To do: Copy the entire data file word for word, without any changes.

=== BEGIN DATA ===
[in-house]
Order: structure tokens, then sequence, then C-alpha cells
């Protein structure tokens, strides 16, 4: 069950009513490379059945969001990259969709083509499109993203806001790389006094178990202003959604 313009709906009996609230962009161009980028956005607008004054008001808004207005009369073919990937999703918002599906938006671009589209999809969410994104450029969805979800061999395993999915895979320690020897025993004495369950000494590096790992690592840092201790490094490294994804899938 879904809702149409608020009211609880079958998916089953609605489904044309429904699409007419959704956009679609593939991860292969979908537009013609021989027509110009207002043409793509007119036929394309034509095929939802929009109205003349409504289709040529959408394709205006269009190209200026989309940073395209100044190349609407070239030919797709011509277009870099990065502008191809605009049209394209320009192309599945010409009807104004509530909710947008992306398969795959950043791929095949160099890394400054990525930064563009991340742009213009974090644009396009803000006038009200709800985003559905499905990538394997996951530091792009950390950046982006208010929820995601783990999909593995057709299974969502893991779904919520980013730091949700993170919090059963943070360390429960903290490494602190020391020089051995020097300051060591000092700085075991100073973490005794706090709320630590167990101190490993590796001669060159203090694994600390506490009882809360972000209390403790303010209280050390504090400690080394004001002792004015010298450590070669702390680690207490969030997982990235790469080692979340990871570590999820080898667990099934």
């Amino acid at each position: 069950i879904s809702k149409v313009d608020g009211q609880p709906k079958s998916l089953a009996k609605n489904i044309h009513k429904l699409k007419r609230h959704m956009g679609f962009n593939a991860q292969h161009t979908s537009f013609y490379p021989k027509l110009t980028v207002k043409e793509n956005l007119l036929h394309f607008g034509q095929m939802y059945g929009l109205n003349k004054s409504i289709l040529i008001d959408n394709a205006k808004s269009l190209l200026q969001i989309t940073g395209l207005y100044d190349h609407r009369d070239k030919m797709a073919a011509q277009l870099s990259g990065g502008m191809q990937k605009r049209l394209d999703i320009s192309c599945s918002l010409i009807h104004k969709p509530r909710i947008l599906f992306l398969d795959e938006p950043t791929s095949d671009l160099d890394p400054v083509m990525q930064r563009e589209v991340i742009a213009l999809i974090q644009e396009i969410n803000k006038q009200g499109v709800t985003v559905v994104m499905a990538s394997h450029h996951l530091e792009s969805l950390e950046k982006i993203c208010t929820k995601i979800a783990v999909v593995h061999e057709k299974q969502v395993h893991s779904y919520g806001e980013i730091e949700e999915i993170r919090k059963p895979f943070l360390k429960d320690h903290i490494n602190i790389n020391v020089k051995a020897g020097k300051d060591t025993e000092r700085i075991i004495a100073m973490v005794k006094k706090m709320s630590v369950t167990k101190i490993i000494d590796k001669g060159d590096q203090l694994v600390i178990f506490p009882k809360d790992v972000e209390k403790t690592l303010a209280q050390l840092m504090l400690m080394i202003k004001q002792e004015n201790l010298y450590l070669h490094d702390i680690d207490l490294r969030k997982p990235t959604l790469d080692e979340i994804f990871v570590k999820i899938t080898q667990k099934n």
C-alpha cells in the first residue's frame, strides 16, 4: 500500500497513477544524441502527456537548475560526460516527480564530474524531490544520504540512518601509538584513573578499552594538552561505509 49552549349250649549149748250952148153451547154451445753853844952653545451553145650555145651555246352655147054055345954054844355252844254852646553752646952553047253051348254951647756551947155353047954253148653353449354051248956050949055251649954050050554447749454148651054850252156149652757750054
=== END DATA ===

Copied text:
[in-house]
Order: structure tokens, then sequence, then C-alpha cells
């Protein structure tokens, strides 16, 4: 069950009513490379059945969001990259969709083509499109993203806001790389006094178990202003959604 313009709906009996609230962009161009980028956005607008004054008001808004207005009369073919990937999703918002599906938006671009589209999809969410994104450029969805979800061999395993999915895979320690020897025993004495369950000494590096790992690592840092201790490094490294994804899938 879904809702149409608020009211609880079958998916089953609605489904044309429904699409007419959704956009679609593939991860292969979908537009013609021989027509110009207002043409793509007119036929394309034509095929939802929009109205003349409504289709040529959408394709205006269009190209200026989309940073395209100044190349609407070239030919797709011509277009870099990065502008191809605009049209394209320009192309599945010409009807104004509530909710947008992306398969795959950043791929095949160099890394400054990525930064563009991340742009213009974090644009396009803000006038009200709800985003559905499905990538394997996951530091792009950390950046982006208010929820995601783990999909593995057709299974969502893991779904919520980013730091949700993170919090059963943070360390429960903290490494602190020391020089051995020097300051060591000092700085075991100073973490005794706090709320630590167990101190490993590796001669060159203090694994600390506490009882809360972000209390403790303010209280050390504090400690080394004001002792004015010298450590070669702390680690207490969030997982990235790469080692979340990871570590999820080898667990099934």
């Amino acid at each position: 069950i879904s809702k149409v313009d608020g009211q609880p709906k079958s998916l089953a009996k609605n489904i044309h009513k429904l699409k007419r609230h959704m956009g679609f962009n593939a991860q292969h161009t979908s537009f013609y490379p021989k027509l110009t980028v207002k043409e793509n956005l007119l036929h394309f607008g034509q095929m939802y059945g929009l109205n003349k004054s409504i289709l040529i008001d959408n394709a205006k808004s269009l190209l200026q969001i989309t940073g395209l207005y100044d190349h609407r009369d070239k030919m797709a073919a011509q277009l870099s990259g990065g502008m191809q990937k605009r049209l394209d999703i320009s192309c599945s918002l010409i009807h104004k969709p509530r909710i947008l599906f992306l398969d795959e938006p950043t791929s095949d671009l160099d890394p400054v083509m990525q930064r563009e589209v991340i742009a213009l999809i974090q644009e396009i969410n803000k006038q009200g499109v709800t985003v559905v994104m499905a990538s394997h450029h996951l530091e792009s969805l950390e950046k982006i993203c208010t929820k995601i979800a783990v999909v593995h061999e057709k299974q969502v395993h893991s779904y919520g806001e980013i730091e949700e999915i993170r919090k059963p895979f943070l360390k429960d320690h903290i490494n602190i790389n020391v020089k051995a020897g020097k300051d060591t025993e000092r700085i075991i004495a100073m973490v005794k006094k706090m709320s630590v369950t167990k101190i490993i000494d590796k001669g060159d590096q203090l694994v600390i178990f506490p009882k809360d790992v972000e209390k403790t690592l303010a209280q050390l840092m504090l400690m080394i202003k004001q002792e004015n201790l010298y450590l070669h490094d702390i680690d207490l490294r969030k997982p990235t959604l790469d080692e979340i994804f990871v570590k999820i899938t080898q667990k099934n």
C-alpha cells in the first residue's frame, strides 16, 4: 500500500497513477544524441502527456537548475560526460516527480564530474524531490544520504540512518601509538584513573578499552594538552561505509 49552549349250649549149748250952148153451547154451445753853844952653545451553145650555145651555246352655147054055345954054844355252844254852646553752646952553047253051348254951647756551947155353047954253148653353449354051248956050949055251649954050050554447749454148651054850252156149652757750054